Mary Madison, RN, RAC-CT, CDP
Clinical Consultant – Briggs Healthcare
Washington, DC, March 15, 2022—Today, the Medicare Payment Advisory Commission (MedPAC) releases its March 2022 Report to the Congress: Medicare Payment Policy. The report includes MedPAC’s analyses of payment adequacy in traditional fee-for-service (FFS) Medicare and reviews the status of Medicare Advantage (MA) and the prescription drug benefit (Part D). This report also satisfies four additional legislative mandates that address: a payment adjustment for certain low volume acute care hospitals, recent changes to the home health payment system, the performance of certain specialized MA plans, and a value-based payment program for post-acute care services.
The Commission is acutely aware of the ongoing coronavirus pandemic. Medicare beneficiaries— particularly those who reside in nursing homes, have end-stage renal disease, are dually eligible for Medicaid, or are members of racial or ethnic minority groups—have been disproportionately affected by the pandemic. The health care workforce continues to experience extreme stress and heavy and unpredictable workloads given the multiple “waves” or surges in hospital admissions and impacts on other providers (e.g., nursing facilities) over the past two years. In the report, we discuss some of the effects of the pandemic and pandemic-related policies on beneficiaries and providers. However, our statutory charge is to evaluate available data to assess whether Medicare payments, in aggregate, are sufficient to support the efficient delivery of care and ensure access to care for Medicare’s beneficiaries. Therefore, while we have considered the effects of the coronavirus pandemic on our payment adequacy indicators, we continue to make recommendations aimed at finding ways to provide high-quality care for Medicare beneficiaries while giving providers incentives to constrain their cost growth and thus help control program spending. To the extent that the effects of the pandemic are temporary or vary significantly across providers in a sector, they are best addressed through targeted temporary funding policies rather than permanent changes to payment rates in 2023 and beyond.
The entire News Release is found here.
The 22-page Executive Summary provides an excellent synopsis, including the Commission’s recommendations.
Depending on your community/agency/setting, you will want to review the recommendations that could potentially impact you going forward such as this one for SNF services:
“Recommendation—Considering our payment adequacy indicators, the Commission recommends that, for fiscal year 2023, the Congress should reduce the 2022 Medicare base payment rates for skilled nursing facilities by 5 percent. While the effects of the pandemic on beneficiaries and nursing home staff have been devastating, the combination of federal policies and the implementation of the new case-mix system resulted in improved financial performance for SNFs under Medicare. The high level of Medicare’s payments indicates that a reduction to payments is needed to more closely align aggregate payments to aggregate costs.”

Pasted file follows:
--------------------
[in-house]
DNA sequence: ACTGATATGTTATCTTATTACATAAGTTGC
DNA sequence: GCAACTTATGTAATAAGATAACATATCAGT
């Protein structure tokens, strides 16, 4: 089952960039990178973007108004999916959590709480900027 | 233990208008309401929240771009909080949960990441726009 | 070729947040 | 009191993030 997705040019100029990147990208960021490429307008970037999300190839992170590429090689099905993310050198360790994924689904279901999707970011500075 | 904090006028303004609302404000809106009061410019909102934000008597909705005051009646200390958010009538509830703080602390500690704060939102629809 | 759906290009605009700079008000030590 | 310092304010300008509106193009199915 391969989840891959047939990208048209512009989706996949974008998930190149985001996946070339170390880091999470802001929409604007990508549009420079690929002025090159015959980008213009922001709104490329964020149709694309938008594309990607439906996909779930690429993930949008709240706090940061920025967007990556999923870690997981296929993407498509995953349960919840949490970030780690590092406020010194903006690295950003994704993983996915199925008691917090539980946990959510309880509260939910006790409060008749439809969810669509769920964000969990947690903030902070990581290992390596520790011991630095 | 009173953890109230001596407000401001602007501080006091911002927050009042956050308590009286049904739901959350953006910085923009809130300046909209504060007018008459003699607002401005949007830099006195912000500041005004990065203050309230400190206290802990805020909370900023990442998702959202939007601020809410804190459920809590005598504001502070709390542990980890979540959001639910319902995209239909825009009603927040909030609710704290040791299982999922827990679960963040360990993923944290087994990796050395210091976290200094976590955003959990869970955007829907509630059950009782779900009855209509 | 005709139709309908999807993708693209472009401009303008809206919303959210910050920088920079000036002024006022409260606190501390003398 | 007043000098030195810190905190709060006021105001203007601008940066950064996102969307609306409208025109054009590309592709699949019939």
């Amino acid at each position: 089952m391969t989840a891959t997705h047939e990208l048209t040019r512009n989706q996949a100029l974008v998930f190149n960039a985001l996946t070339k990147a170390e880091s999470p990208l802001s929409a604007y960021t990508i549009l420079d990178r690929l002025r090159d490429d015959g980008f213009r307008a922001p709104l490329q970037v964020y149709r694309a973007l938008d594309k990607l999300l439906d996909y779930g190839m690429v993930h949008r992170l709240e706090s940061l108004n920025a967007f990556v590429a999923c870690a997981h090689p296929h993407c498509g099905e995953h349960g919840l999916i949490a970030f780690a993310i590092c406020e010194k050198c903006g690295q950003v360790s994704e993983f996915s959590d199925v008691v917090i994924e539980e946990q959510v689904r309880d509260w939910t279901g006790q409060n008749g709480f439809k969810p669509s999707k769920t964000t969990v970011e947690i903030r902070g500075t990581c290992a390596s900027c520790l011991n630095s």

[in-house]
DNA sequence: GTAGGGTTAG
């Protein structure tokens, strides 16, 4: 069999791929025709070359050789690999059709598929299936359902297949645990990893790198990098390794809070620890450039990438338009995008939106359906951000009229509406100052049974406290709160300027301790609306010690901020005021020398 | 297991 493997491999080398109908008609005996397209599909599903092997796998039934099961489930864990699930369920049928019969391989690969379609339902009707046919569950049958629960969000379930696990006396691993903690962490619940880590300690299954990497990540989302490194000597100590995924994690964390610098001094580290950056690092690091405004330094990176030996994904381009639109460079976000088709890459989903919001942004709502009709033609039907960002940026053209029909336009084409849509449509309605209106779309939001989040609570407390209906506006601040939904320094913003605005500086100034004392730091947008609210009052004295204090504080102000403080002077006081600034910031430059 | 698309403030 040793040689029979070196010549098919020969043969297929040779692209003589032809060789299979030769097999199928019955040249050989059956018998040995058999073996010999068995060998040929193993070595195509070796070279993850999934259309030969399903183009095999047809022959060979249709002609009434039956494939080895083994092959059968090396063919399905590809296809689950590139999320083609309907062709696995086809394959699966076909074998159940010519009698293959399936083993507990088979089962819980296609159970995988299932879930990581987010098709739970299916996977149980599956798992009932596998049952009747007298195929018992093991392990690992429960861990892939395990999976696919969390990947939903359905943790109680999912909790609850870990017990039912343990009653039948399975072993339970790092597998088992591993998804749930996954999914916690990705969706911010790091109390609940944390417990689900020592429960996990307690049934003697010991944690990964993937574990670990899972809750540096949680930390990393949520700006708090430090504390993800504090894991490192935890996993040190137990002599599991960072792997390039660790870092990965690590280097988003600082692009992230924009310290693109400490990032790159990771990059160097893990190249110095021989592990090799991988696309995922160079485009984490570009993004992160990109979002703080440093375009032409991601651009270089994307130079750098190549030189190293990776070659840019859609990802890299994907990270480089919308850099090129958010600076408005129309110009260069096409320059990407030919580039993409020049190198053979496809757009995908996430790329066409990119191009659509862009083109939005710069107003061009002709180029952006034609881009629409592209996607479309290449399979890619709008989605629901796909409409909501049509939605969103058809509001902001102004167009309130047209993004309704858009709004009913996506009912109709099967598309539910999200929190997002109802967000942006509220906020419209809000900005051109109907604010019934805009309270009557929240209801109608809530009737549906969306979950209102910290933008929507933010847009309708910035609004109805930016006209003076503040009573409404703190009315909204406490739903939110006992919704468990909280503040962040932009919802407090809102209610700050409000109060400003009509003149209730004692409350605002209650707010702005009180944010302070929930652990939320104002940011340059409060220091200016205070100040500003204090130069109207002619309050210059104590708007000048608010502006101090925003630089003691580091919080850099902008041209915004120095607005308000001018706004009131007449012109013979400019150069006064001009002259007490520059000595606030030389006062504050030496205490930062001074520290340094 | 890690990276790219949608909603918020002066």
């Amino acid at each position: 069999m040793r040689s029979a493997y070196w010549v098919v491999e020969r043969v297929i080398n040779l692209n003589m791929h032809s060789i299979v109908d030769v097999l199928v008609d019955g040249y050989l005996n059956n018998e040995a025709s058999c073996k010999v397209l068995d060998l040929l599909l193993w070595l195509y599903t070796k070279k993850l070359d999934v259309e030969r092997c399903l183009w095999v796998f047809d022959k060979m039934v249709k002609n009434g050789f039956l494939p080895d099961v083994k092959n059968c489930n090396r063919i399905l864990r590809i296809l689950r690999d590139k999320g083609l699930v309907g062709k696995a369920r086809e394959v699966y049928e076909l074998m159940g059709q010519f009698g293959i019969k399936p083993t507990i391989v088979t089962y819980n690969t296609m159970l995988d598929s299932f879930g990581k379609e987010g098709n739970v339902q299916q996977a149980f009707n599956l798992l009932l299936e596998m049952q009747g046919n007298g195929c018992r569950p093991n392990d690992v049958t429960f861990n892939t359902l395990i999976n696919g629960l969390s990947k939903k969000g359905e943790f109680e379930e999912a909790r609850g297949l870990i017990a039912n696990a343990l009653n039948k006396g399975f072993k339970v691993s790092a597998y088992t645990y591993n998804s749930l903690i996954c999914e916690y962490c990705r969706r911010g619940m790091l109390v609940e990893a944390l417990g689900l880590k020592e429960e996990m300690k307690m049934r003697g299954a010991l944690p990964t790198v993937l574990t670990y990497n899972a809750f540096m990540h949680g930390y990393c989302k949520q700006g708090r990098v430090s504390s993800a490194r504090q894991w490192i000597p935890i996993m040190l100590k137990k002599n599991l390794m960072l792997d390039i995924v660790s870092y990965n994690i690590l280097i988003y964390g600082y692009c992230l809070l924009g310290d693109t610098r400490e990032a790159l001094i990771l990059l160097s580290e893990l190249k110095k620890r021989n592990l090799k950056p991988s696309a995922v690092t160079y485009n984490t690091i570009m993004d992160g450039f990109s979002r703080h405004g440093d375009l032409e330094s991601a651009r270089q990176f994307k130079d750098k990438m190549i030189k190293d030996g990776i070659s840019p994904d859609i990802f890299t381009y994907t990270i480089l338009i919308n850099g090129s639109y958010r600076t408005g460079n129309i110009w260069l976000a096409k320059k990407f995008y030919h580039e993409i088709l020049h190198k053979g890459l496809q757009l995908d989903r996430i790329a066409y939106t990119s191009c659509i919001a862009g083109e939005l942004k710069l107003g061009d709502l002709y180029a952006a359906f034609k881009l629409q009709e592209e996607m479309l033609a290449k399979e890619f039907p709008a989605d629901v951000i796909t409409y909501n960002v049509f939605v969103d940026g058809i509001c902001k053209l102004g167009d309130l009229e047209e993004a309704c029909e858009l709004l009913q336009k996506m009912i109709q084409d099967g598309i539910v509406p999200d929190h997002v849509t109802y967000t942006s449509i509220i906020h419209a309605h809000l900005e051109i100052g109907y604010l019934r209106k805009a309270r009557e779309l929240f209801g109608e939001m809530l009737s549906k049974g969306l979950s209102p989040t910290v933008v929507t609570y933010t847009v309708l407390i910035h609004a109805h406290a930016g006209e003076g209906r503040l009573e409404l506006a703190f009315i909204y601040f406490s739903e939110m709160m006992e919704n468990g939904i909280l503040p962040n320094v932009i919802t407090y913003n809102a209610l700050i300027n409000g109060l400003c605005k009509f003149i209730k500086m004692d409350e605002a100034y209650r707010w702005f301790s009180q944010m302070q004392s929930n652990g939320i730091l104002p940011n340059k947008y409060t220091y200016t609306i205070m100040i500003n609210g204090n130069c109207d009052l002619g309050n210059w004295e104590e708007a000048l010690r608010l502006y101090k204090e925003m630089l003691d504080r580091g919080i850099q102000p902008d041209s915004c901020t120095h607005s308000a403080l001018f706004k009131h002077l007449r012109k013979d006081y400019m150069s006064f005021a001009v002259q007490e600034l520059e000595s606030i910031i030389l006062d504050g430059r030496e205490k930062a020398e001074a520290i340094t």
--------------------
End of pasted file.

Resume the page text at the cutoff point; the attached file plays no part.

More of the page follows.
Also, these for Home Health Care services:
“Recommendations—Medicare beneficiaries often prefer to receive care at home instead of in institutional settings, and home health care can be provided at lower costs than institutional care. However, Medicare’s payments for home health services are too high, and these excess payments diminish the service’s value as a substitute for more costly services. Based on these findings, for 2023 the Commission recommends reducing the 2022 home health PPS base payment rate by 5 percent.
The lack of detailed information on the use of telehealth in 2020 impairs our ability to assess the impact of the PDGM and the PHE. As the use of telehealth in home health care grows, the lack of information about telehealth visits could also compromise CMS’s ability to accurately set payments under the home health PPS. The Commission therefore recommends that the Secretary require HHAs to report the provision of telehealth during home health care on Medicare claims, like they already report for in-person visits and other home health care services.”
Please review the full report (604 pages) with your team and colleagues or at least the Chapters that are likely to impact you as a provider of those services.
Here is the Table of Contents for this MedPAC report:
Chapter 1: Context for Medicare payment policy
Chapter 2: Assessing payment adequacy and updating payments in fee-for-service Medicare
Chapter 3: Hospital inpatient and outpatient services
Chapter 4: Physician and other health professional services
Chapter 5: Ambulatory surgical center services
Chapter 6: Outpatient dialysis services
Chapter 7: Skilled nursing facility services
Chapter 8: Home health care services
Chapter 9: Inpatient rehabilitation facility services
Chapter 10: Long-term care hospital services
Chapter 11: Hospice services
Chapter 12: The Medicare Advantage program: Status report and mandated report on dual-eligible special needs plans
Chapter 13: The Medicare prescription drug program (Part D): Status report
Chapter 14: Mandated report: Designing a value incentive program for post-acute care
Appendix A: Commissioners’ voting on recommendations